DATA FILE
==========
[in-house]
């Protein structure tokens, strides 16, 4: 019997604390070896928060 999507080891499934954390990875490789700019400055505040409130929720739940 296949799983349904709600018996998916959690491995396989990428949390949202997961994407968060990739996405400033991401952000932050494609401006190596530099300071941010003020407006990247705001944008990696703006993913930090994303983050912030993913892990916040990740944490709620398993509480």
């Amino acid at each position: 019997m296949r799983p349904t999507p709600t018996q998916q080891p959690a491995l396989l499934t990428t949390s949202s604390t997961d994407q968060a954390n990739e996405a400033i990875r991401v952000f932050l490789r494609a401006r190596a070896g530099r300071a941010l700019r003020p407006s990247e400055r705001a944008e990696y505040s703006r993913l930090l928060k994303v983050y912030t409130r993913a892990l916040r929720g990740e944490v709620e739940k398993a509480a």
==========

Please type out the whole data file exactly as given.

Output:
[in-house]
């Protein structure tokens, strides 16, 4: 019997604390070896928060 999507080891499934954390990875490789700019400055505040409130929720739940 296949799983349904709600018996998916959690491995396989990428949390949202997961994407968060990739996405400033991401952000932050494609401006190596530099300071941010003020407006990247705001944008990696703006993913930090994303983050912030993913892990916040990740944490709620398993509480």
């Amino acid at each position: 019997m296949r799983p349904t999507p709600t018996q998916q080891p959690a491995l396989l499934t990428t949390s949202s604390t997961d994407q968060a954390n990739e996405a400033i990875r991401v952000f932050l490789r494609a401006r190596a070896g530099r300071a941010l700019r003020p407006s990247e400055r705001a944008e990696y505040s703006r993913l930090l928060k994303v983050y912030t409130r993913a892990l916040r929720g990740e944490v709620e739940k398993a509480a």